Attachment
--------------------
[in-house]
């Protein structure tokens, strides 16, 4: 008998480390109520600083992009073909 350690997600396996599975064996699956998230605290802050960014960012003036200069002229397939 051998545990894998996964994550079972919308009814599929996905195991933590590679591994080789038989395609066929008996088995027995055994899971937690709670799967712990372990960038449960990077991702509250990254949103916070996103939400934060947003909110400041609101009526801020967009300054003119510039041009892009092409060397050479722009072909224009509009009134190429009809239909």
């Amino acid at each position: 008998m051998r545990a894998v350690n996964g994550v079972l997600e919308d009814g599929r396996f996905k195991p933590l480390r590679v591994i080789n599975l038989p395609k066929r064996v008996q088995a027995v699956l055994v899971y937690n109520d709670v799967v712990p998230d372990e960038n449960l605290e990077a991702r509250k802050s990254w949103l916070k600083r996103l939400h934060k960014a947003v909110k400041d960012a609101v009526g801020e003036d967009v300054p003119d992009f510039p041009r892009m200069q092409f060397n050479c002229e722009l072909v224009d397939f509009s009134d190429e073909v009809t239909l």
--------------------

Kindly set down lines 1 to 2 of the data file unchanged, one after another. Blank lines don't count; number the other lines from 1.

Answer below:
[in-house]
């Protein structure tokens, strides 16, 4: 008998480390109520600083992009073909 350690997600396996599975064996699956998230605290802050960014960012003036200069002229397939 051998545990894998996964994550079972919308009814599929996905195991933590590679591994080789038989395609066929008996088995027995055994899971937690709670799967712990372990960038449960990077991702509250990254949103916070996103939400934060947003909110400041609101009526801020967009300054003119510039041009892009092409060397050479722009072909224009509009009134190429009809239909």